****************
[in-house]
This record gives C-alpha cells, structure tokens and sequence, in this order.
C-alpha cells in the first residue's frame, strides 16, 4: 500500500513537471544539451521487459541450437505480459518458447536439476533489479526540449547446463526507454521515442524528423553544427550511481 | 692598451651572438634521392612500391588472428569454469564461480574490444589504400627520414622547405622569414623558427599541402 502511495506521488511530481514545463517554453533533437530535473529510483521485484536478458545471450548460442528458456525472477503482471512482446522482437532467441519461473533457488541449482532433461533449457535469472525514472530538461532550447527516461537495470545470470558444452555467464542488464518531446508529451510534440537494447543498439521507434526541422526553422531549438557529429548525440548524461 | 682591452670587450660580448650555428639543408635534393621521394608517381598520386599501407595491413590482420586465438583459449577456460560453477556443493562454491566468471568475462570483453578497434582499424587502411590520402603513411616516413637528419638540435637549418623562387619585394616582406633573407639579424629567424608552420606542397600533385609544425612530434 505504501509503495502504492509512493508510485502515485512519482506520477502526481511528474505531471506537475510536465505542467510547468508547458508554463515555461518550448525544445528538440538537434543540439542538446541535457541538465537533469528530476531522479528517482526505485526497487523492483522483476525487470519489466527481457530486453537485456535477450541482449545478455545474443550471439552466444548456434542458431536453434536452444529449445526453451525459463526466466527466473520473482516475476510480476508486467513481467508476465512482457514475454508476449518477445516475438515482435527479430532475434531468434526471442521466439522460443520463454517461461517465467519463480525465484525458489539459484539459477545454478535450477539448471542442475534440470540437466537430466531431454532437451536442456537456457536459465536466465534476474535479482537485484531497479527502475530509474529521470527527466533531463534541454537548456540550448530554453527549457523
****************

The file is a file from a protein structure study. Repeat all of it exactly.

[in-house]
This record gives C-alpha cells, structure tokens and sequence, in this order.
C-alpha cells in the first residue's frame, strides 16, 4: 500500500513537471544539451521487459541450437505480459518458447536439476533489479526540449547446463526507454521515442524528423553544427550511481 | 692598451651572438634521392612500391588472428569454469564461480574490444589504400627520414622547405622569414623558427599541402 502511495506521488511530481514545463517554453533533437530535473529510483521485484536478458545471450548460442528458456525472477503482471512482446522482437532467441519461473533457488541449482532433461533449457535469472525514472530538461532550447527516461537495470545470470558444452555467464542488464518531446508529451510534440537494447543498439521507434526541422526553422531549438557529429548525440548524461 | 682591452670587450660580448650555428639543408635534393621521394608517381598520386599501407595491413590482420586465438583459449577456460560453477556443493562454491566468471568475462570483453578497434582499424587502411590520402603513411616516413637528419638540435637549418623562387619585394616582406633573407639579424629567424608552420606542397600533385609544425612530434 505504501509503495502504492509512493508510485502515485512519482506520477502526481511528474505531471506537475510536465505542467510547468508547458508554463515555461518550448525544445528538440538537434543540439542538446541535457541538465537533469528530476531522479528517482526505485526497487523492483522483476525487470519489466527481457530486453537485456535477450541482449545478455545474443550471439552466444548456434542458431536453434536452444529449445526453451525459463526466466527466473520473482516475476510480476508486467513481467508476465512482457514475454508476449518477445516475438515482435527479430532475434531468434526471442521466439522460443520463454517461461517465467519463480525465484525458489539459484539459477545454478535450477539448471542442475534440470540437466537430466531431454532437451536442456537456457536459465536466465534476474535479482537485484531497479527502475530509474529521470527527466533531463534541454537548456540550448530554453527549457523